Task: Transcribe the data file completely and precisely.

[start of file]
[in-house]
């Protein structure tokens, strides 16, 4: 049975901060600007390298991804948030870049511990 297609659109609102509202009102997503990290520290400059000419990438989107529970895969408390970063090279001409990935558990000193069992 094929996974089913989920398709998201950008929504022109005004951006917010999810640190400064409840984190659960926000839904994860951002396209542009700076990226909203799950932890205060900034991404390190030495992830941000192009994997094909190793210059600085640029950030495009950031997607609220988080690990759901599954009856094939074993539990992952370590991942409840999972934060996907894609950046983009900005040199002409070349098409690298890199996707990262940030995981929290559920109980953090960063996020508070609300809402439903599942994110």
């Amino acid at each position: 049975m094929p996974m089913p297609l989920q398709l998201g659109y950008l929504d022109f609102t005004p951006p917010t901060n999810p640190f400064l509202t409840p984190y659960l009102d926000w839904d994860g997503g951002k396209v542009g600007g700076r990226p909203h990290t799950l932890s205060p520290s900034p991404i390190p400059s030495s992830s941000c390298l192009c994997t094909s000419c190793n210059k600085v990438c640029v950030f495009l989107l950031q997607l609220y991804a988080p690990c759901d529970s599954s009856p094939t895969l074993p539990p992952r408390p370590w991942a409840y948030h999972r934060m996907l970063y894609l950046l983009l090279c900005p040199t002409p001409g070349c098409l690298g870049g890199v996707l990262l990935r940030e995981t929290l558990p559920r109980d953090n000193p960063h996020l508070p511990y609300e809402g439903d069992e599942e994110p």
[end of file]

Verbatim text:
[in-house]
């Protein structure tokens, strides 16, 4: 049975901060600007390298991804948030870049511990 297609659109609102509202009102997503990290520290400059000419990438989107529970895969408390970063090279001409990935558990000193069992 094929996974089913989920398709998201950008929504022109005004951006917010999810640190400064409840984190659960926000839904994860951002396209542009700076990226909203799950932890205060900034991404390190030495992830941000192009994997094909190793210059600085640029950030495009950031997607609220988080690990759901599954009856094939074993539990992952370590991942409840999972934060996907894609950046983009900005040199002409070349098409690298890199996707990262940030995981929290559920109980953090960063996020508070609300809402439903599942994110």
């Amino acid at each position: 049975m094929p996974m089913p297609l989920q398709l998201g659109y950008l929504d022109f609102t005004p951006p917010t901060n999810p640190f400064l509202t409840p984190y659960l009102d926000w839904d994860g997503g951002k396209v542009g600007g700076r990226p909203h990290t799950l932890s205060p520290s900034p991404i390190p400059s030495s992830s941000c390298l192009c994997t094909s000419c190793n210059k600085v990438c640029v950030f495009l989107l950031q997607l609220y991804a988080p690990c759901d529970s599954s009856p094939t895969l074993p539990p992952r408390p370590w991942a409840y948030h999972r934060m996907l970063y894609l950046l983009l090279c900005p040199t002409p001409g070349c098409l690298g870049g890199v996707l990262l990935r940030e995981t929290l558990p559920r109980d953090n000193p960063h996020l508070p511990y609300e809402g439903d069992e599942e994110p």